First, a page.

We all in the West are playing a dangerous game with Russia. It doesn't matter that they are wrong on so many things, up to and including the current war (for which they cannot alone be blamed). What matters is where we are all going. We, in the West, seem to think that isolating Russia will work towards some goal that ultimately benefits us. It won't. Russia has a very long history of self-isolation, longer than any country other than China. It's even longer than that of Japan.

Japanese Sakoku began in 1648 in Japan under the Tokugawa Shogunate and lasted until 1855, when it ended with the Treaty of Shimoda. The text of the Sakoku order begun with the following words:

No Japanese ship... nor any native of Japan, shall presume to go out of the country; whoever acts contrary to this, shall die, and the ship with the crew and goods abroad shall be sequestered until further orders. All persons who return from abroad shall be put to death.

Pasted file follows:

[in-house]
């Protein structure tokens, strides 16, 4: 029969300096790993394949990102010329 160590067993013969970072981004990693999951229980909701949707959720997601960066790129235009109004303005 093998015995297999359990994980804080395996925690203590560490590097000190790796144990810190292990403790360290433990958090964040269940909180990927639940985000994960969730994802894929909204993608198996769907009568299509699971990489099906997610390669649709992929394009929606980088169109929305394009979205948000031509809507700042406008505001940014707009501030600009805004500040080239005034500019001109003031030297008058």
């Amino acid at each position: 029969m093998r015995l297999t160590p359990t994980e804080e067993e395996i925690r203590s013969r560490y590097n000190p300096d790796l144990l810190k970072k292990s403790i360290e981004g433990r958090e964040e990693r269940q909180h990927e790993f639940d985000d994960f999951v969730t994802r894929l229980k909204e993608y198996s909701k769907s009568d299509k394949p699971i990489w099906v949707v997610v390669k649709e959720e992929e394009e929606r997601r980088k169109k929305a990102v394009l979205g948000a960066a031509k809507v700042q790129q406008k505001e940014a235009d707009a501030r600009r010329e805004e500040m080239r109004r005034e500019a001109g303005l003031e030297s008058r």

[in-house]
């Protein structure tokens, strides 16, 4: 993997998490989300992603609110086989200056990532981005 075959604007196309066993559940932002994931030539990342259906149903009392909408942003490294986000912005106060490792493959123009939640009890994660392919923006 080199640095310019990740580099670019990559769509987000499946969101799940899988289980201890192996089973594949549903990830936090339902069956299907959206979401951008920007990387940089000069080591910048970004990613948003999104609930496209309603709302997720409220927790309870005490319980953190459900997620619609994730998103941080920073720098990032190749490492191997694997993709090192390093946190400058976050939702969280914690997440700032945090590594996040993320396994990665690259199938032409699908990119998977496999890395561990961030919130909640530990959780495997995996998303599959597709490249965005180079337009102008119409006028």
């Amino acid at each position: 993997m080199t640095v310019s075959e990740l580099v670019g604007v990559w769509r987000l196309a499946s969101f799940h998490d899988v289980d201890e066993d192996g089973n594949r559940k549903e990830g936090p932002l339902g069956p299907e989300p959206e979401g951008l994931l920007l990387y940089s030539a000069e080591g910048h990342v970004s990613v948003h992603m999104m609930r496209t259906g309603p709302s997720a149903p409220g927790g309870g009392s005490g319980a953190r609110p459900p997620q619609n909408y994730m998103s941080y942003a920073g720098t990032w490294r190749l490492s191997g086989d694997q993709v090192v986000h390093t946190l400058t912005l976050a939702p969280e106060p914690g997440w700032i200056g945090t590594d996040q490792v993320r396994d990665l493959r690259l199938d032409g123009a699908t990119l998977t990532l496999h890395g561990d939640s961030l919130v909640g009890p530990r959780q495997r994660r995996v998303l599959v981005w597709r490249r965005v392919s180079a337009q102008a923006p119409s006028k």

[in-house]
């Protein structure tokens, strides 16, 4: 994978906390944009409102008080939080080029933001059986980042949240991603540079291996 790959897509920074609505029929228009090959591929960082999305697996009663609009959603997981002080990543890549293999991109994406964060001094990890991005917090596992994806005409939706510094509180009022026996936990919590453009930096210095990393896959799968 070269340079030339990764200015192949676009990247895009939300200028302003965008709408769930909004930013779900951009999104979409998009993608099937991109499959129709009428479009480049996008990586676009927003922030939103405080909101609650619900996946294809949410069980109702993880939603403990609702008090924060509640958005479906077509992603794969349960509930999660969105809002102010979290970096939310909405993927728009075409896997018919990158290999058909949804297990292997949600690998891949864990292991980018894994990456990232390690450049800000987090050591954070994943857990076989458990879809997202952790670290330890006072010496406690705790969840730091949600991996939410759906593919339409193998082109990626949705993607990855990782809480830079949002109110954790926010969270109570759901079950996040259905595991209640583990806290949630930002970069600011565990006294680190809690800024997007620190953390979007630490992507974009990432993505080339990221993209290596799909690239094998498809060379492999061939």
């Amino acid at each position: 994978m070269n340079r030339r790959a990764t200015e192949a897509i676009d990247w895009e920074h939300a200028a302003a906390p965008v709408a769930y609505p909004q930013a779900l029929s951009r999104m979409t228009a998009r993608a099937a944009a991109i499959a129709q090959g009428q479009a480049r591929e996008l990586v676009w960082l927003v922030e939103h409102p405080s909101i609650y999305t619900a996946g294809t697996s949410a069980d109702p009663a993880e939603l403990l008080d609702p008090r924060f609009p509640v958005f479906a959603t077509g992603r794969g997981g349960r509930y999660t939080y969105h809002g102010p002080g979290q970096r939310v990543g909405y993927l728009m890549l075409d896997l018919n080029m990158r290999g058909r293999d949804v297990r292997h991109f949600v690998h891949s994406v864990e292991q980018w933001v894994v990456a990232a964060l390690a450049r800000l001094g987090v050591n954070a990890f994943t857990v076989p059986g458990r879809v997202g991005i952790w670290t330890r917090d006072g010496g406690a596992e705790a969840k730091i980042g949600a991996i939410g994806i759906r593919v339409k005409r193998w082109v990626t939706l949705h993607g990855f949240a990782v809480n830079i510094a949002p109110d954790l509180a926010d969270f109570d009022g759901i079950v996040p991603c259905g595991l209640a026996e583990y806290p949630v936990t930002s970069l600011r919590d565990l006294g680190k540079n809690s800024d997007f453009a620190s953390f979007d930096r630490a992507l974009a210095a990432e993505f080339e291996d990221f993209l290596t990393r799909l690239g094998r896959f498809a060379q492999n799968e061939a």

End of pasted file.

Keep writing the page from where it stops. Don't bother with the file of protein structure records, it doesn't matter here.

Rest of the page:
China practiced isolation many times in its history. During the imperial era, and during Mao Tzetung's era.

Russia was essentially a radical isolationist from the time of Mongol Invasions till the rise of Ivan the Terrible, but in practice it wasn't until Peter the Great that Russian isolation ended. So, from c. 1242 to c. 1700 — a period of over 450 years — Russia was on another planet, planet Rus, not planet Earth.

The consequences of socio-cultural and political isolation are multi-layered. Spanish isolation (which was far lighter than the Russian, Japanese or Chinese ones) led to the arrest of the spread of any enlightenment ideas which oftentimes were viewed as Protestant and thus heretical. This isolation led ultimately to the Spanish Civil War and to Franco. Iran has been mostly isolated from much of the Western world since 1979, and we can see how well that is going for us.